Krista Lang Blackwood

Krista Lang Blackwood

How often do we artists walk into a company supportive of the arts and ask, “What can we do for you?”

Do I hear crickets?

Yep. Those are definitely crickets.

Here’s how it usually happens; we walk in and immediately start defending our existence, and then we ask for money. We tell companies what kind of a public relations boon it will be to give to the arts, outline how we’ll use the logo in our materials, talk about wording for sponsorship, and then wait for them to write the check.

If they don’t write the check, we grumble about how they just don’t understand. Then we come back in a couple of months and try again.

What we should do is find a way to serve the businesses who serve us with sponsorships. The former mayor of Kansas City, where I live, commenting on nonprofit/city government partnerships, said, “I love nonprofits and think they deserve city support. But only if they provide a service better than the city can.”

So how can we provide a service? And if we start to think along those lines, will we lose our art?

It’s a fine line, but I think there are ways to massage what we do to be able to offer businesses something for their money once in a while.

How many corporations offer ongoing team-building workshops? All of them, right? And what is a choir, an instrumental ensemble, a theatre troupe, a dance company if not a team?

How many corporations emphasize professional development opportunities designed to help managers cultivate supervisory and leadership skills? All of them, right? How many times do you think they wished they could role-play conversations before they actually had them with employees? And who is good at playing roles?

And what about project management skills? What is a large artistic endeavor? A project, right?

Public speaking. Communication skills. Space beautification.

The list goes on and on. The arts are uniquely positioned to offer creative ways to build themselves into corporate systems in ways that will benefit both the systems and the artist.

So is that selling out?

I don’t think so. It’s just another tentacle of the arts. Why can’t we have art for art’s sake AND art as a useful economic engine?

View all Private Sector Blog Posts

4 Responses to “Ask Not What the Company Can Do for You…”

  1. My sentiments, exactly! A couple of months ago I had a post (http://blog.artsusa.org/2011/09/08/how-creatively-pragmatic-do-you-want-to-be/) quite close to this, but i must say I received more than a few responses that almost screamed “sell out!” There have been so many posts exploring this issue this week, that it must be time to get down to it.

    What constitutes a sell out? I think that if we we act with integrity and sincerity, we are not selling out no matter what we do. The ultimate issue today as I see it is that business frequently doesn’t actually get it – just as most traditional schools (no matter what they say) really don’t understand how to develop inquisitive, flexible, free-thinking minds. Their rhetoric is good – but their action shows otherwise.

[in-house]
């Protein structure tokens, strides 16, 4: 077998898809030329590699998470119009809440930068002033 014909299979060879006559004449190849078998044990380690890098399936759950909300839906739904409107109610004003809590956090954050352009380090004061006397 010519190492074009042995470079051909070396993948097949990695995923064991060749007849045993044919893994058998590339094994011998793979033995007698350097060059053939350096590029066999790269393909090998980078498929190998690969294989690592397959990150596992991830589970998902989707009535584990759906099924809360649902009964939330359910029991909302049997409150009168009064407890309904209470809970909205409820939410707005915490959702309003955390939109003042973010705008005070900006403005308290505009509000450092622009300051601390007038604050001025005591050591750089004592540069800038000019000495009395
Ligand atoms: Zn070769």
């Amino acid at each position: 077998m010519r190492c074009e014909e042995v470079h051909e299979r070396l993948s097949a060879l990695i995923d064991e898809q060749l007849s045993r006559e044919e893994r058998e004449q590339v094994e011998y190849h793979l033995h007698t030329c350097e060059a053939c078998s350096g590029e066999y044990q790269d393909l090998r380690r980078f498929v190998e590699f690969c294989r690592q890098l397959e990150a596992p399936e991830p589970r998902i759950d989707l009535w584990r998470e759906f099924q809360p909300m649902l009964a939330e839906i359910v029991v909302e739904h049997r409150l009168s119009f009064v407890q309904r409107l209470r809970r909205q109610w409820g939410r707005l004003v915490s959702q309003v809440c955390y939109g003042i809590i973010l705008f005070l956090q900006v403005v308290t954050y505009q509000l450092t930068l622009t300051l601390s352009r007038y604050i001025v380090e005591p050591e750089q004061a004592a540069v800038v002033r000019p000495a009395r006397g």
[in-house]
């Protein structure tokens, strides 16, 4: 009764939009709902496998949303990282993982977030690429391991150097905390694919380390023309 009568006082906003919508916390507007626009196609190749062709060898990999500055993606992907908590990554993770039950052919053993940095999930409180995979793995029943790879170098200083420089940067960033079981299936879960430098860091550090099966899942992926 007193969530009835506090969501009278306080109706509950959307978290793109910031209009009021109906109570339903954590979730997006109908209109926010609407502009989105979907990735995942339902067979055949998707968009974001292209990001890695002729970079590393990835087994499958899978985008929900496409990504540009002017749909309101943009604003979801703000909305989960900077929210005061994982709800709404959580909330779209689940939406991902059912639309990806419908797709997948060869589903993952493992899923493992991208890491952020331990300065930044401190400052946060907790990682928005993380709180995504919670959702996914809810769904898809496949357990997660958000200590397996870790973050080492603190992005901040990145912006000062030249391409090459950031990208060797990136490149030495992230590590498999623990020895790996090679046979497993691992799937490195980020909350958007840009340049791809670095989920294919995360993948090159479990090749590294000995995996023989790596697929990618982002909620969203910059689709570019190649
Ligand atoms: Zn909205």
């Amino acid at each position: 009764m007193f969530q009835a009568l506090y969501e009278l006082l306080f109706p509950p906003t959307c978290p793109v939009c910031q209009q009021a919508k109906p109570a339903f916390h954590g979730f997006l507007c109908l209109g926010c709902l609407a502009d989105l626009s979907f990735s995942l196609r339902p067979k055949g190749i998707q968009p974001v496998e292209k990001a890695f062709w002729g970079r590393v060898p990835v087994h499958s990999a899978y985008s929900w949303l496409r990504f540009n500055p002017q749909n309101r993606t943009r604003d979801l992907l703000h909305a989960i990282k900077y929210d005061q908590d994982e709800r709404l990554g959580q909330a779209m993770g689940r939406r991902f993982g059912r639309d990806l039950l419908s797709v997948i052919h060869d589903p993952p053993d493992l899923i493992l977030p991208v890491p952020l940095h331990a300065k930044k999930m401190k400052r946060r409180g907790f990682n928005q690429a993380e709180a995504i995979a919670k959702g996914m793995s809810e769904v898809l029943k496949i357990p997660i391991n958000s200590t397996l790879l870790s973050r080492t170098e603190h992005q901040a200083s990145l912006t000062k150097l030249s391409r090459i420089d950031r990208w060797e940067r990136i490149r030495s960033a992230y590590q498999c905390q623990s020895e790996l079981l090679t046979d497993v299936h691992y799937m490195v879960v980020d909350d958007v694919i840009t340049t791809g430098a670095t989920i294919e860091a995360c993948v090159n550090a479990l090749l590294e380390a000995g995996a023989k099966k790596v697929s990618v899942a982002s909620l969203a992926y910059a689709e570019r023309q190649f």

So what’s selling out? Some artists work well within a more corporate environment while others do not (there are studio musicians, for example, and others who wouldn’t dream of it) – but beyond that, there is the reality that we all need to eat and our country is becoming more corporate by the second. So do struggling artists say no to a side job? Usually not. Why, then, say no to doing something with corporations – such as helping them develop their staff, as you aptly suggest – simply because the work lacks the pure artistic integrity we so enjoy and admire?

    I really believe it’s time for the arts to get more ‘down’ with the community – and I don’t see why that should rule anyone out, even those who are so clearly on the other side of the aisle – the corporations.

    • Agreed!

      It’s the same argument some have when the arts are commercially successful; if it’s making money, is it still art?

      Of course it is. Some commercially successful “art” may not be considered “art” by some “artists” but, then again, “art” is sometimes not considered “art” by some “artists.” It’s a sliding scale full of lack of objectivity, prejudice and pure opinion.

      So we can’t define “art.” But can we redefine “art”?

      In this current climate, I think we need to. If corporations don’t understand what we do, they won’t support us. We have spent many years trying to teach corporations how to speak our language. But it’s time for artists to learn how to speak the language of business and find a way to enrich it.

      Not selling out; re-branding. We’re creative, sure. But if the arts die due to lack of funding, it will be because we weren’t creative enough.

  2. [...] It has been suggested on Americans for the Arts Artsblog’s Private Sector Salons that the arts community has a lot to offer the private sector in terms of training in creativity. [...]

Leave a Reply

Current Arts & Business Programs

The pARTnership Movement


The pARTnership Movement is a new initiative from Americans for the Arts that provides businesses and arts organizations with the resources they need to make meaningful collaborations; partnerships that not only support a healthy, creative and artistic community, but that also give businesses a competitive advantage.
For more information please visit www.partnershipmovement.org.

Subscribe to the Private Sector blog

RSS feed

By Email:

Enter your email address:

Delivered by FeedBurner